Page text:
Can you guess the 2023 word of the year? Hint: AI might get it wrong

OpenAI CEO Sam Altman speaks to members of the media during the Introduction of the integration of the Microsoft Bing search engine and Edge browser with OpenAI on Tuesday, Feb. 7, 2023, in Redmond, Wash.

This year, artificial intelligence dominated public discourse, from the discoveries of what large language models like ChatGPT are capable of, to pondering the ethics of creating an image of Pope Francis in holy drip.

That is why has chosen a word that captures the mystery, possibilities and limitations of AI for its 2023 Word of the Year: "Hallucinate."

The second definition under the word on is "(of a machine learning program) to produce false information contrary to the intent of the user and present it as if true and factual."

Grant Barrett, head of lexicography at, told USA TODAY in an interview that the evolution of the word in the technology space mirrors other words like "spam" and "virus."

"It takes an older word with a different meaning but gives an a new technology spirit," Barrett said. "It also represents this unfortunate discrepancy between what we want to happen with technology – we want it to be perfect and great solve problems – yet it's never quite there...It's messier than we plan it to be."

Origins of the technological meaning of 'hallucinate'

While AI hallucinations became mainstream this year, its technological origins date back much further. In the 1970s, scientists trying to make computers read human handwriting used "hallucinate" to refer to the computer's mistaken readings, Barrett said.

"Even back then they understood, 'oh we're going to borrow this term that means to see things that aren't really there, because that's what's happening with our computer stuff that we're building,'" Barrett said.

While 'hallucinate' expanded from technological jargon to become the word of the year, Barrett said that technology professionals are moving away from it now because it feels too human.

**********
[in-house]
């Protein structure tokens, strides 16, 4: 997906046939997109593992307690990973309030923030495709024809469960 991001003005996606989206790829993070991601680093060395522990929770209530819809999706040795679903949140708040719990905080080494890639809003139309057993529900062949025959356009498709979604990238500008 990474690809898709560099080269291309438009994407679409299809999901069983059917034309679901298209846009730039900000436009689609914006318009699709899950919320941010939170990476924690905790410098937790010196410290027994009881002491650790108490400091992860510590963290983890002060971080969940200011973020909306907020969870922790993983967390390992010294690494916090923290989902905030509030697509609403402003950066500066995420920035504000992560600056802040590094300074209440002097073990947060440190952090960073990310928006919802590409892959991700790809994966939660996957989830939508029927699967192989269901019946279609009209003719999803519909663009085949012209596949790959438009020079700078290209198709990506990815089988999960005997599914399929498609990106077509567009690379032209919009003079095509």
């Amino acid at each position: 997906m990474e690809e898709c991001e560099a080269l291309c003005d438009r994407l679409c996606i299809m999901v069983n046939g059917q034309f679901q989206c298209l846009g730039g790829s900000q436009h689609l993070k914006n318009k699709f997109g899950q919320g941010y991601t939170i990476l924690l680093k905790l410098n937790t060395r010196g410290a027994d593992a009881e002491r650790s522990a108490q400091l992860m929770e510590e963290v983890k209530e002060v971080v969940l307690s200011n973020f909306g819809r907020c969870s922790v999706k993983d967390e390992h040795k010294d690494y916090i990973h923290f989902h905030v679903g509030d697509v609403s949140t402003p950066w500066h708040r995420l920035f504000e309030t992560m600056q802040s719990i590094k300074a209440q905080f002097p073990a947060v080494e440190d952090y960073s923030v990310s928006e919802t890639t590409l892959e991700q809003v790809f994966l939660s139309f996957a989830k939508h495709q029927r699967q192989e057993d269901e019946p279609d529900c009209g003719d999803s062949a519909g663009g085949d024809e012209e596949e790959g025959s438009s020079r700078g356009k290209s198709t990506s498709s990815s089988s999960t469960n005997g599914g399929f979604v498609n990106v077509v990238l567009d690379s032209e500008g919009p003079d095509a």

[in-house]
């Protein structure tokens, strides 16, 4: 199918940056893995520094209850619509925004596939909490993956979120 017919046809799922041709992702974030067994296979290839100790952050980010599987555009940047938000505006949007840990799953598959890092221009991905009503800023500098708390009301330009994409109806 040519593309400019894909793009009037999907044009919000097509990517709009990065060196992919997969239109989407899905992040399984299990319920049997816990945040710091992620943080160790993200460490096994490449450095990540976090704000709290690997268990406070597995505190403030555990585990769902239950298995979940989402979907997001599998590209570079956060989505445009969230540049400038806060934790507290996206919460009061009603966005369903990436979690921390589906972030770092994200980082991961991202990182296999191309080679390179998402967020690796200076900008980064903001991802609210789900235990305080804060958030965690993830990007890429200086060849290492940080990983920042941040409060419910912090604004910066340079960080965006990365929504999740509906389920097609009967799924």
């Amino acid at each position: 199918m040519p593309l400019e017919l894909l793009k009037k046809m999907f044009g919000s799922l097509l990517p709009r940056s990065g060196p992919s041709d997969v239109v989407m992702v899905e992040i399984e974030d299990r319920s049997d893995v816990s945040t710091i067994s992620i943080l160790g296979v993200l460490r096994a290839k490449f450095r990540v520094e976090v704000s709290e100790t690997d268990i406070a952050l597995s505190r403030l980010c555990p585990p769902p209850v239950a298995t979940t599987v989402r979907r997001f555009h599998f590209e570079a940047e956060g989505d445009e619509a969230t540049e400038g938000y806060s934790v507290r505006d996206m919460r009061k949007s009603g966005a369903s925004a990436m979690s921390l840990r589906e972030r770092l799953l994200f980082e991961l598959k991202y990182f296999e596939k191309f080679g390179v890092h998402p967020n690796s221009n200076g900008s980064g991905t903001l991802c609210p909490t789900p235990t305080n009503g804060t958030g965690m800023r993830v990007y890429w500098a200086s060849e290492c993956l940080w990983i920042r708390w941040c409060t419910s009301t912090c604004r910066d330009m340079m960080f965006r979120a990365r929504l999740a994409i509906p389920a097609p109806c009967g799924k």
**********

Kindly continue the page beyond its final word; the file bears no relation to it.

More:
How chose the word of the year

Barrett said the process to choose the word of the year starts early. His colleagues share new words with one another in a group chat as they rise to popularity throughout the year.

At the end of the year, they gather up the words, pare the list down, and compare the final contenders by search data.

The team realized that AI had to be the theme of the year, and hallucinate was the word that popped out to the team.

According to data provided by, there was a 46% increase in lookups this year for hallucinate compared to last year.

Other words in the running for 2023 Word of the Year

Five other words made the shortlist for's word of the year:

Strike - This word played a major role in the news this year after several lengthy labor battles.

  • Rizz - said this word was the website's most consistently looked up slang term.
  • Wokeism - called this word a "signifier of broad political opposition," and one widely used this year. The entry for "wokeism" saw a 2,300% increase in pageviews this year.
  • Indicted - Former President Donald Trump put "indicted" in the news several times this year, leading to bumps in related definition searches on
  • Wildfire - A devastating fire in Hawaii and wildfires in Canada that sent smoke all over North American signified worsening weather events due to climate change, said.

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